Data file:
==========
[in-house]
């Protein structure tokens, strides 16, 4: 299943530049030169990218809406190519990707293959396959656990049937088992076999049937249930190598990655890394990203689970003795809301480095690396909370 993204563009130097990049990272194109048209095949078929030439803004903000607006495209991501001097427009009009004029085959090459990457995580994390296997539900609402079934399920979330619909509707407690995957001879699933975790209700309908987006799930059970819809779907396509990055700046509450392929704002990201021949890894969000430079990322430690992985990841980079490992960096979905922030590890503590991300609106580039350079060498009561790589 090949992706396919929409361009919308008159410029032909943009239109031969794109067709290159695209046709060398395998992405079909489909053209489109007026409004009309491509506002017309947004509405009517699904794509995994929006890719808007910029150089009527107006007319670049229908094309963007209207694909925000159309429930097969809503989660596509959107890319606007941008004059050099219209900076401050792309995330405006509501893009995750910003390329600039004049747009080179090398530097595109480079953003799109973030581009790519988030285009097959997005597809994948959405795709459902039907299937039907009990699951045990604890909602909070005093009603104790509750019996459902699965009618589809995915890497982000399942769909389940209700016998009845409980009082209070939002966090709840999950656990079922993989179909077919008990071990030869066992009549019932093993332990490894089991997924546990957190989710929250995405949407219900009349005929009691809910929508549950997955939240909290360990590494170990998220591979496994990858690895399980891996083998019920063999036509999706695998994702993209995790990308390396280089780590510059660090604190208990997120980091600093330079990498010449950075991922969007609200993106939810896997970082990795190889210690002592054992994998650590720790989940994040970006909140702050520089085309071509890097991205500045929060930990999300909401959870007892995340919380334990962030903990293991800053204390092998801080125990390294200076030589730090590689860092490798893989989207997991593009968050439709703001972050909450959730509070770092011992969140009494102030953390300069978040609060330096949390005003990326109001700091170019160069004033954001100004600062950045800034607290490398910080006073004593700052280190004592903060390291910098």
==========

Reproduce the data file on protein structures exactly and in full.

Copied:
[in-house]
């Protein structure tokens, strides 16, 4: 299943530049030169990218809406190519990707293959396959656990049937088992076999049937249930190598990655890394990203689970003795809301480095690396909370 993204563009130097990049990272194109048209095949078929030439803004903000607006495209991501001097427009009009004029085959090459990457995580994390296997539900609402079934399920979330619909509707407690995957001879699933975790209700309908987006799930059970819809779907396509990055700046509450392929704002990201021949890894969000430079990322430690992985990841980079490992960096979905922030590890503590991300609106580039350079060498009561790589 090949992706396919929409361009919308008159410029032909943009239109031969794109067709290159695209046709060398395998992405079909489909053209489109007026409004009309491509506002017309947004509405009517699904794509995994929006890719808007910029150089009527107006007319670049229908094309963007209207694909925000159309429930097969809503989660596509959107890319606007941008004059050099219209900076401050792309995330405006509501893009995750910003390329600039004049747009080179090398530097595109480079953003799109973030581009790519988030285009097959997005597809994948959405795709459902039907299937039907009990699951045990604890909602909070005093009603104790509750019996459902699965009618589809995915890497982000399942769909389940209700016998009845409980009082209070939002966090709840999950656990079922993989179909077919008990071990030869066992009549019932093993332990490894089991997924546990957190989710929250995405949407219900009349005929009691809910929508549950997955939240909290360990590494170990998220591979496994990858690895399980891996083998019920063999036509999706695998994702993209995790990308390396280089780590510059660090604190208990997120980091600093330079990498010449950075991922969007609200993106939810896997970082990795190889210690002592054992994998650590720790989940994040970006909140702050520089085309071509890097991205500045929060930990999300909401959870007892995340919380334990962030903990293991800053204390092998801080125990390294200076030589730090590689860092490798893989989207997991593009968050439709703001972050909450959730509070770092011992969140009494102030953390300069978040609060330096949390005003990326109001700091170019160069004033954001100004600062950045800034607290490398910080006073004593700052280190004592903060390291910098």